bubblegum purist stephin merritt has released four albums by his band the magnetic fields, and his new group the 6ths will have an album out this fall. the magnetic fields have two CDs out in 1994, holiday and the charm of the highway strip. the previous CD, the wayward bus, includes the first release, distant plastic trees, all of them feature extremely catchy songs. the 6ths is stephin and a number of famous singers including amelia heavenly, dean luna, lou sebadoh, robert the bats, chris tall dwarfs, etc. again, all of the songs are extremely catchy.
stephin and I are driving aimlessly around manhattan in the rain, scrolling through the radio. “for some reason, the radio is all ballads today,” says stephin. “maybe it’s the weather,” I say. we finally uncover a station that plays heavy metal and ’70s anthemic rock music. stephin chortles with pleasure at the chorus lyric to an unidentified metal hit: “we are the sun demons.” aztec rock. the radio is on a roll, following with ELO and then “magic man” by heart. stephin is in heaven: “a background vocal solo! this guitar solo! that synthesizer solo! pitch ribbon!”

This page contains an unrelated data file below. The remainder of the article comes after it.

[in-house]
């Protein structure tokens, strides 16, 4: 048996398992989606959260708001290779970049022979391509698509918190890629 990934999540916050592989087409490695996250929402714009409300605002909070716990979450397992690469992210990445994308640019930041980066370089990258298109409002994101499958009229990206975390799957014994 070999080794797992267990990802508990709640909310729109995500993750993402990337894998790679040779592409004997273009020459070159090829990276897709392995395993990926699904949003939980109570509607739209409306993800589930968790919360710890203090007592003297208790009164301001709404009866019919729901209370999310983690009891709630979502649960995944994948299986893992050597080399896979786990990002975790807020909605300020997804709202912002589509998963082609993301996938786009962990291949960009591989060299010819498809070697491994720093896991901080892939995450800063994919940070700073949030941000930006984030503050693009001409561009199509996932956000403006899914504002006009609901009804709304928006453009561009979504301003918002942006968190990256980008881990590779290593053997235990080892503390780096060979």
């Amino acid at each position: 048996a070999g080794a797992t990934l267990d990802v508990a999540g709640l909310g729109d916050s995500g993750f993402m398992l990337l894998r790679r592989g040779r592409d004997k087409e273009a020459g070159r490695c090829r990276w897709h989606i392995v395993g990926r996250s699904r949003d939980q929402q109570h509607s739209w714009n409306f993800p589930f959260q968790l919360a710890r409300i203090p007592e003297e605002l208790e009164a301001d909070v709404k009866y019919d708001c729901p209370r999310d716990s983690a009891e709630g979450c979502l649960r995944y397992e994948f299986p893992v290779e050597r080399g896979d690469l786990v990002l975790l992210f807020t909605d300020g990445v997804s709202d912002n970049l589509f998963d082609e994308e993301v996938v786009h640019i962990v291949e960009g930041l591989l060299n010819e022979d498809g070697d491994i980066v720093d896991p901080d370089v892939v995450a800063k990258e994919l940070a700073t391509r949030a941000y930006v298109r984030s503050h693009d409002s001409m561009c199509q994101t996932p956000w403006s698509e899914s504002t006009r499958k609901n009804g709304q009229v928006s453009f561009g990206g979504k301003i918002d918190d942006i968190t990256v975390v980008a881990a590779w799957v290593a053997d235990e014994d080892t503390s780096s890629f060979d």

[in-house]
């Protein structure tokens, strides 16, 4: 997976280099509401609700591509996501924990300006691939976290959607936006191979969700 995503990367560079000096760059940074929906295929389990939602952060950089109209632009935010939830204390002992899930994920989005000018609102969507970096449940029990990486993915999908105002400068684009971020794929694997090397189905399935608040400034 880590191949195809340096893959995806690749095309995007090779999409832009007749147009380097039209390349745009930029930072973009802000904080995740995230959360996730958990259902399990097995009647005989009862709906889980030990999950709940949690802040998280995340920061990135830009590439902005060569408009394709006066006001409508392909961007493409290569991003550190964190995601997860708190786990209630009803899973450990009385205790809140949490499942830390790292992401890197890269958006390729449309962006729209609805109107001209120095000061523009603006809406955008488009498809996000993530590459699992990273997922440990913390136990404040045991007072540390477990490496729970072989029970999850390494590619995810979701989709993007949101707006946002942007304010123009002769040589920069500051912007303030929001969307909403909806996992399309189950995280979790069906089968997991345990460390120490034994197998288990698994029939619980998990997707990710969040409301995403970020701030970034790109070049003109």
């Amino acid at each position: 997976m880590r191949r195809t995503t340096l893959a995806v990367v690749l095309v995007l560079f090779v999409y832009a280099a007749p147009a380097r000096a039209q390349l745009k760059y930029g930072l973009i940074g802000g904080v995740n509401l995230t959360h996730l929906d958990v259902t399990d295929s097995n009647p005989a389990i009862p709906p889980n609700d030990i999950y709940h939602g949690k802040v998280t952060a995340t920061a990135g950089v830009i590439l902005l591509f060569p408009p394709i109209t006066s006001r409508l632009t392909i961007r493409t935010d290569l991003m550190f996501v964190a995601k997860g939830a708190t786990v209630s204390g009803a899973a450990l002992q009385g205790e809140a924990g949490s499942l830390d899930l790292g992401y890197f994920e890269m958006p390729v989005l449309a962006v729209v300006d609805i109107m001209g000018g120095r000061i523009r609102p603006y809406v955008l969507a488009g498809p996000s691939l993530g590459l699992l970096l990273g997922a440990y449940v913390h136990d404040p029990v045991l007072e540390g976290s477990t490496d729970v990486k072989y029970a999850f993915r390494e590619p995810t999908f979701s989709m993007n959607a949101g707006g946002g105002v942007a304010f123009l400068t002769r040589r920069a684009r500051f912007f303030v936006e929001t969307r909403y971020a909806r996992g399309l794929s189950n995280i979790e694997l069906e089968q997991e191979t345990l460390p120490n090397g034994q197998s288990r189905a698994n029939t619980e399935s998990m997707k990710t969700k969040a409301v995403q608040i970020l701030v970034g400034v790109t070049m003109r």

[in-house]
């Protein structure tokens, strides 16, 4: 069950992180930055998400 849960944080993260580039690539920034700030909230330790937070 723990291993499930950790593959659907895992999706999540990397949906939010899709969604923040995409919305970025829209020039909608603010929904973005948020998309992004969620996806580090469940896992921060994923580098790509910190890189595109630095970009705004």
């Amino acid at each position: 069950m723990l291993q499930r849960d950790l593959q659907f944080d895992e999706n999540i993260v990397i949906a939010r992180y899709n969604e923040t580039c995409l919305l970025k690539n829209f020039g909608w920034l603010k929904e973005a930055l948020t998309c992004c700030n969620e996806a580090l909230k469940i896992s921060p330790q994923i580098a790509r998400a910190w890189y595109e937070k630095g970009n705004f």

the pitch ribbon holds a person resonance for stephin since his first synthesizer had one. it was a yamaha cs-60 that his mother bought for him in 1979 when he was in junior high school. now he records in a home studio using an assortment of keyboards and samplers. given that we have been scrutinizing the radio for a half hour, I decide to ask stephin about his favorite sounds.
claudia: what were your favorite things to do with the cs-60?
stephin: well, the pitch ribbon, of course. also, I have no idea how I discovered it, but if you plug a patchcord into the input, and bite on the other end, it emits a strange organic hum. I can also trail the end of the cord against the thunder sheet [large piece of metal which thunders when shaken], and produce very interesting sounds that vary according to what keys are pressed.
claudia: what’s your favorite effects box?
stephin: my DOD stereo phase shifter is definitely my favorite effects box, because if I turn it on the slowest rate and the least amount of regeneration, it just pans the sound left to right, dreamily.